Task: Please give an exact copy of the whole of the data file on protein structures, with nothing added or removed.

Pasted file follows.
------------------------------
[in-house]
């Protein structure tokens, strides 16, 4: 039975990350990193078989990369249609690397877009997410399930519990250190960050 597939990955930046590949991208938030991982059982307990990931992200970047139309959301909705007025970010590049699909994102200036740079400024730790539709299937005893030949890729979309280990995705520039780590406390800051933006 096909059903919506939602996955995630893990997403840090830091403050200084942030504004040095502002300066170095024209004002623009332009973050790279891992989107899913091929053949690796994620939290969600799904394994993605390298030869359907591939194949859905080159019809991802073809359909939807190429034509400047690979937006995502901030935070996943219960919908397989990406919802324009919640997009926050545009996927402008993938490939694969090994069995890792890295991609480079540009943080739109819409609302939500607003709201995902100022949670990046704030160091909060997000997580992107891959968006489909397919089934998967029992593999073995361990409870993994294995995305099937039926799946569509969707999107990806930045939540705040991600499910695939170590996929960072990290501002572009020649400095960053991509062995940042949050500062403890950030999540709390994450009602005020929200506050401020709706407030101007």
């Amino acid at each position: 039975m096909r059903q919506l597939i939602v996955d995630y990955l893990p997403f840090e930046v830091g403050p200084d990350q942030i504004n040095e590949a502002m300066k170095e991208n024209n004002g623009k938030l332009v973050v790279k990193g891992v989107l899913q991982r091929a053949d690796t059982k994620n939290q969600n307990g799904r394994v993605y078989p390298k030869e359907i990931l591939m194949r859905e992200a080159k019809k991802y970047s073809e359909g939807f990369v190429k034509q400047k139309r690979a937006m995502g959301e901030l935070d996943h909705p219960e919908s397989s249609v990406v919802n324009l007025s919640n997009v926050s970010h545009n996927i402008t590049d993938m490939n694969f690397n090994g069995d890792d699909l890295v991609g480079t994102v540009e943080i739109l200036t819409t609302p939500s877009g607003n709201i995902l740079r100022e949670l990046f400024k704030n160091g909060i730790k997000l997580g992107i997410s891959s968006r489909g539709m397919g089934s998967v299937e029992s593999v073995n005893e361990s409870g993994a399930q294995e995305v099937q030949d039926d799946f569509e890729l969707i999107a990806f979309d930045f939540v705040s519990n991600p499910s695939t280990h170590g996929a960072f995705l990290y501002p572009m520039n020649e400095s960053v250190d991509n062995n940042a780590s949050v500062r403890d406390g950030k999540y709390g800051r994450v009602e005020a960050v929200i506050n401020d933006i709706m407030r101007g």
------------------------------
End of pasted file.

[in-house]
């Protein structure tokens, strides 16, 4: 039975990350990193078989990369249609690397877009997410399930519990250190960050 597939990955930046590949991208938030991982059982307990990931992200970047139309959301909705007025970010590049699909994102200036740079400024730790539709299937005893030949890729979309280990995705520039780590406390800051933006 096909059903919506939602996955995630893990997403840090830091403050200084942030504004040095502002300066170095024209004002623009332009973050790279891992989107899913091929053949690796994620939290969600799904394994993605390298030869359907591939194949859905080159019809991802073809359909939807190429034509400047690979937006995502901030935070996943219960919908397989990406919802324009919640997009926050545009996927402008993938490939694969090994069995890792890295991609480079540009943080739109819409609302939500607003709201995902100022949670990046704030160091909060997000997580992107891959968006489909397919089934998967029992593999073995361990409870993994294995995305099937039926799946569509969707999107990806930045939540705040991600499910695939170590996929960072990290501002572009020649400095960053991509062995940042949050500062403890950030999540709390994450009602005020929200506050401020709706407030101007």
């Amino acid at each position: 039975m096909r059903q919506l597939i939602v996955d995630y990955l893990p997403f840090e930046v830091g403050p200084d990350q942030i504004n040095e590949a502002m300066k170095e991208n024209n004002g623009k938030l332009v973050v790279k990193g891992v989107l899913q991982r091929a053949d690796t059982k994620n939290q969600n307990g799904r394994v993605y078989p390298k030869e359907i990931l591939m194949r859905e992200a080159k019809k991802y970047s073809e359909g939807f990369v190429k034509q400047k139309r690979a937006m995502g959301e901030l935070d996943h909705p219960e919908s397989s249609v990406v919802n324009l007025s919640n997009v926050s970010h545009n996927i402008t590049d993938m490939n694969f690397n090994g069995d890792d699909l890295v991609g480079t994102v540009e943080i739109l200036t819409t609302p939500s877009g607003n709201i995902l740079r100022e949670l990046f400024k704030n160091g909060i730790k997000l997580g992107i997410s891959s968006r489909g539709m397919g089934s998967v299937e029992s593999v073995n005893e361990s409870g993994a399930q294995e995305v099937q030949d039926d799946f569509e890729l969707i999107a990806f979309d930045f939540v705040s519990n991600p499910s695939t280990h170590g996929a960072f995705l990290y501002p572009m520039n020649e400095s960053v250190d991509n062995n940042a780590s949050v500062r403890d406390g950030k999540y709390g800051r994450v009602e005020a960050v929200i506050n401020d933006i709706m407030r101007g």